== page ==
He said the gaming industry in the CNMI started off wrong from the very beginning, including the way the second casino act was written, the selection of Imperial Pacific International (CNMI) LLC without due diligence, the changing terms of the license agreement, and the lack enforcement of the CNMI laws.
“We have an opportunity right now to learn from history,” he said.
This study, Propst said, is a critical first step in the right direction and that OPD is the most appropriate agency to contract with a qualified firm to conduct a study.
He said OPD is in the process of finalizing a comprehensive economic development plan for the Commonwealth and that plan currently is silent on the future of the CNMI gaming industry.
“They agree that a consideration of the future of gaming should be part of this planning process,” he said.
Propst noted that Marianas Visitors Authority’s own 10-year tourism recovery strategy also says absolutely zero about the future of gaming in the tourism plan.
He said OPD is already mandated by law to conduct such research and development studies to help guide the CNMI’s planning process and to assist policy makers in the decision making.
Propst pointed out that the Commonwealth Casino Commission is also currently already entangled with IPI in the legal battle over the suspension and revocation of the casino license, lack of staff, and may have a conflict in terms of its ability to be fair and impartial.
Rep. Sheila J. Babauta (D-Saipan) said $50,000 to conduct a study is a small amount to find information that would be helpful to the community and decision makers.
The third line-utem veto refers to Section 802 (d), which is the ARPA expenditure. Manglona said this particular provision, which both Senate and House agree on, requires the joint legislative approval for any actions that will be taken on Volume Four of ARPA.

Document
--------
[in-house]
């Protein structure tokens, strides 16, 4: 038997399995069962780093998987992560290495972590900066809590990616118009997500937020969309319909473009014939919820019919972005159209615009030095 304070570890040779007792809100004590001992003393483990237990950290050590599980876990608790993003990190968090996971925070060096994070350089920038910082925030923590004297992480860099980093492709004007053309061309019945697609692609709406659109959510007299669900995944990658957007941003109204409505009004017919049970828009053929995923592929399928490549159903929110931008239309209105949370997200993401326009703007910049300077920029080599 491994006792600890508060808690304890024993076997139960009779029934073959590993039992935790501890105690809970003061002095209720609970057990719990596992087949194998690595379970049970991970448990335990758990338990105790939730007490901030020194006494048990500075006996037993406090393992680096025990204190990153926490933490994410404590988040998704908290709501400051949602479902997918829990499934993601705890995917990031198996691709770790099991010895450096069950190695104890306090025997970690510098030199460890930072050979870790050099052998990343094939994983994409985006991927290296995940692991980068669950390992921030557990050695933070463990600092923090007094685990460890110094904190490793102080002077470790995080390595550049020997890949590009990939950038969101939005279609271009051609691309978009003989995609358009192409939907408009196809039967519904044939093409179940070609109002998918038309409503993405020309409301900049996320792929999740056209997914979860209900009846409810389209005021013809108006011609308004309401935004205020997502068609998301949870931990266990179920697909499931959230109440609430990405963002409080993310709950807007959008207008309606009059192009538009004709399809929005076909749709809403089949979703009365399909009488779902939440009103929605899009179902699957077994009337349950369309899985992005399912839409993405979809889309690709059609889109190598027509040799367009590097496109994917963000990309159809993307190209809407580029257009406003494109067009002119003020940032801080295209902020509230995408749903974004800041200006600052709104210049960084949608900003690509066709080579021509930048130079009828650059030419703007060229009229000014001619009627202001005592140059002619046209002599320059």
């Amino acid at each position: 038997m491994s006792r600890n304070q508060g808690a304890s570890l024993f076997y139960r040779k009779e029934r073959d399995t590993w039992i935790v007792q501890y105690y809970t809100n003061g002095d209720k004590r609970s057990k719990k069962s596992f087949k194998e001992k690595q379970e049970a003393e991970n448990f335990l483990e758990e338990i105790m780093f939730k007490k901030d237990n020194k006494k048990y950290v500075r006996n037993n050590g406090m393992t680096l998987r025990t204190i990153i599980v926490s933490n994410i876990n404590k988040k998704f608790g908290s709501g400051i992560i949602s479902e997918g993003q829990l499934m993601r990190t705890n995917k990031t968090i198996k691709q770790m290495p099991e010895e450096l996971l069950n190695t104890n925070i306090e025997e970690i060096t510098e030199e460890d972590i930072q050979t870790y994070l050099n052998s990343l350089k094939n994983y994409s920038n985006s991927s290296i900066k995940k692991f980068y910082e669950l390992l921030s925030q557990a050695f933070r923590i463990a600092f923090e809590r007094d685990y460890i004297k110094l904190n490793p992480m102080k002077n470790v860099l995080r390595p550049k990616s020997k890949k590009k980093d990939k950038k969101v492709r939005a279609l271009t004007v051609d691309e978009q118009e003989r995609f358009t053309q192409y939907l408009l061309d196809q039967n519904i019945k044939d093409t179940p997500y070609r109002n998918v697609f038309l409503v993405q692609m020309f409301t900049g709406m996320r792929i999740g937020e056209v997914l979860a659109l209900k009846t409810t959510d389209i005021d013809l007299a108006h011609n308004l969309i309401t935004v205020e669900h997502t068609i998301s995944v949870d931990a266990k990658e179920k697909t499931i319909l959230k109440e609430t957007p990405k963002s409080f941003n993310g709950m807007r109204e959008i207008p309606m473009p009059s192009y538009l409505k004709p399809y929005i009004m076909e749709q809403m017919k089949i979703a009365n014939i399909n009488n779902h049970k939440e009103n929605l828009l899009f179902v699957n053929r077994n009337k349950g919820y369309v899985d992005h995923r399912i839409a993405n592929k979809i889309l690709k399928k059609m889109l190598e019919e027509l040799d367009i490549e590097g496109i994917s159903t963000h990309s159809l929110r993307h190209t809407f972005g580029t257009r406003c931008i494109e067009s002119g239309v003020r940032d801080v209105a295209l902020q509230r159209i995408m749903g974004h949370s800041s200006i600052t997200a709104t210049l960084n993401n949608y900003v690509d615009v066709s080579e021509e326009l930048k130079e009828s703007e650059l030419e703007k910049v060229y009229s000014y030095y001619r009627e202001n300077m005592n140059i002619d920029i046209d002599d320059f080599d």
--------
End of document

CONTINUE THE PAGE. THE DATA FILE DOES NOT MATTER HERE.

He said Torres only pointed out one concern in his veto message—that it would delay efficient processes already in place. Manglona said Torres goes on to mention that the spending plan was approved by U.S. Treasury and that they have already made significant changes between the April and July submission.
“This is all of the more reason to ensure that the spending plan of the U.S Treasury is being followed and that these changes, which we agreed upon by adopting the governor’s Volume Four proposal is being followed and does not deviate from that spending plan and that the allocations we have made in the general fund, which rely heavily on the funds, the departments and agencies will be receiving through ARPA,” he said.
Rep. Celina Babauta (D-Saipan) said this provision simply protects government agencies in carrying out their priorities to improve their departments and their services to the public.
Babauta said the argument to support this override is that Torres continually renews the reprogramming authority of the Finance secretary.
“This administrative provision protects the departments from that,” she said.
Attao said he does understand the intent of the override and that he respects that. “But one of the things that we need to understand first is are we trying to co-mingle the general fund with the ARPA funds? I understand that the ARPA spending plan was utilized in coming up with a budget that will be proposed to the body for adoption and we did that,” Attao said.